Saturday, May 18, 2013

A "Chier" Situation

Yesterday I arrived at work as I have every other day for the past few months: greeting people as I walk down the corridor towards the front door of the embassy; telling the gardener I like her hat; getting trapped between the front doors of the embassy by the guards playing pranks; asking about everyone's weekend while simultaneously shooting the guards a menacing look that implores them to stop prank-locking me out, but while wearing a slight smile because it is kind of funny; stopping by the kitchen to grab a cup of tea and ask what's for lunch (and more importantly: is it vegetarian?); turning the corner into my cozy, cave-like area, finding my lovely co-workers sitting at their desks, surrounded by goodies shipped in from all over the world (well, mostly from Amazon) and plopping down at my mess-covered desk with my broken chair and post-it covered computer monitor.

Except yesterday was slightly different. I still asked about my favorite guard's family, complemented the gardener's chosen hat of the day (a white beach hat with big red flowers) and managed to convince the cook to make me some veggie pasta. But yesterday, when I walked into the mail room cave, only one of my co-workers was at his desk.

"Kossi, where is Fofo?" I asked, immediately hoping out loud that he wasn't sick-- for reasons both unselfish and, admittedly, selfish. I had a record to keep. People who arrived the same time as us had been sick multiple times, and even Mr. Kate had been on the receiving end of a brief E. coli infection. But not me. I didn't want the flu. I wasn't gonna get sick until it was something good-- Giardia, Amoebas, Ebola. Something worth being sick with and being able to brag about! I have epidemiologists to impress!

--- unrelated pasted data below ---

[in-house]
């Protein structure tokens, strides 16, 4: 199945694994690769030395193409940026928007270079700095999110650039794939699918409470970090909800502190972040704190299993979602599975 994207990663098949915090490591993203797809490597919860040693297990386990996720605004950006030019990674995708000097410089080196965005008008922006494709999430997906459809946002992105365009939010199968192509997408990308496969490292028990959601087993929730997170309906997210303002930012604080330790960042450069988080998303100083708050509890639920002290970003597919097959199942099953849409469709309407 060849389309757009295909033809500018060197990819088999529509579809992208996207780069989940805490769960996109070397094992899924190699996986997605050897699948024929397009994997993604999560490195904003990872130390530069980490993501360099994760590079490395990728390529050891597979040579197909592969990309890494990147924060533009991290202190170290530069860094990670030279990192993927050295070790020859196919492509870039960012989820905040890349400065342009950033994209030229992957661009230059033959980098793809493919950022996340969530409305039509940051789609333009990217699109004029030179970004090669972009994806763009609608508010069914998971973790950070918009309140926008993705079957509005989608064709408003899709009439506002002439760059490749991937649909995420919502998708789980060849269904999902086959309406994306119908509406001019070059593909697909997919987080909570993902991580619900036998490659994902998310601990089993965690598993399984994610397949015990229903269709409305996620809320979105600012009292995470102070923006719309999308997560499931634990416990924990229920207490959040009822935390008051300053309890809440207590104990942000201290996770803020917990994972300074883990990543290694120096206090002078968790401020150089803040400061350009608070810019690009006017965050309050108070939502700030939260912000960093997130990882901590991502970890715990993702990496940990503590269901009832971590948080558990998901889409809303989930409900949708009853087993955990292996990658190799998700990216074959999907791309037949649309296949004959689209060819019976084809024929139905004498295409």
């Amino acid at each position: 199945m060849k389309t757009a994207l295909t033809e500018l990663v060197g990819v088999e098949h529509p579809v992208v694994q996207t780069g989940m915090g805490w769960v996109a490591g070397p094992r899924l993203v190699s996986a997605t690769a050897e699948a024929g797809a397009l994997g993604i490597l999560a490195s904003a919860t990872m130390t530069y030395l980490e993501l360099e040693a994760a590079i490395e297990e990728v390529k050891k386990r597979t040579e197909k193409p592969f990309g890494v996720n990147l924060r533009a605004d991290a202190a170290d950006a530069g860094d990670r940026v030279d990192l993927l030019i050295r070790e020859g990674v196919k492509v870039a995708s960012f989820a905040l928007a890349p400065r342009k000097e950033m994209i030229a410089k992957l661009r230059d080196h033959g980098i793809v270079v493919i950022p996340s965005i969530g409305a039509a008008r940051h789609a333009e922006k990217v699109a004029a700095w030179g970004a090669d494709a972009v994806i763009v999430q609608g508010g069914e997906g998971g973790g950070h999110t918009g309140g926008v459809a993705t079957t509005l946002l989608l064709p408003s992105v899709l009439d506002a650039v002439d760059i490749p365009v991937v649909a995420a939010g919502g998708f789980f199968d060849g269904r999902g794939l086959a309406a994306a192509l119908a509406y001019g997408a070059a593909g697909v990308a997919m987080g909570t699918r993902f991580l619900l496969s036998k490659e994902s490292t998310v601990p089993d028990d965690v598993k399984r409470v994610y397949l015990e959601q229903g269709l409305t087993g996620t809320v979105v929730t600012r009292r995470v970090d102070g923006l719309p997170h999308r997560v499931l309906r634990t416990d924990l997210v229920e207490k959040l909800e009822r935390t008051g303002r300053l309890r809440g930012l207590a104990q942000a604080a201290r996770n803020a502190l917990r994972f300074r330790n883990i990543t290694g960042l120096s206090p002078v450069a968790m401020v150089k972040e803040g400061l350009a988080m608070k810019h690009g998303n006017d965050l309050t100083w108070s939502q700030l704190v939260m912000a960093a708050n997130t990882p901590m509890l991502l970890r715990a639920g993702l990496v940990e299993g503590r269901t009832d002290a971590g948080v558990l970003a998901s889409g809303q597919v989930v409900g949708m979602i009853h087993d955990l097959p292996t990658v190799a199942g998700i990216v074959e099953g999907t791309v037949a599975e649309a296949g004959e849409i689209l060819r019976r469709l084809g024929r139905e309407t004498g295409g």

I heard the doorknob turn behind me "Madame, I am here!" Fofo sang as he walked through the door.

In the beginning I pleaded with my co-workers for weeks to just call me Kate, but then realized it was a losing battle. "Kate" in French with a Togolese accent is apparently very hard to spit out. So, Madame, I am destined to be-- although now I feel like my angry high school French teacher who threatened to run over her students with her station wagon if they misbehaved...

I digress.

Fofo went to his desk, and I to mine. As our computers warmed up and our inboxes started to chime, I noticed Fofo and Kossi intensely discussing something in Ewe, the local language. After a few minutes I realized that, while debating, they were passing a small packet back and forth between themselves and getting more and more heated.

My inner drama queen was getting agitated. If there was something entertaining happening, I certainly wanted in on it. It was very rude of them to exclude me from what was possibly the only exciting thing to happen in the mail room all week. I wished I was either 4 years old or drunk-- the only appropriate times to stand up, climb on the table and scream "Hey! I don't know what you're talking about! Pay attention to me!"

I decided to go for it anyways, "Guys, why are you arguing?!"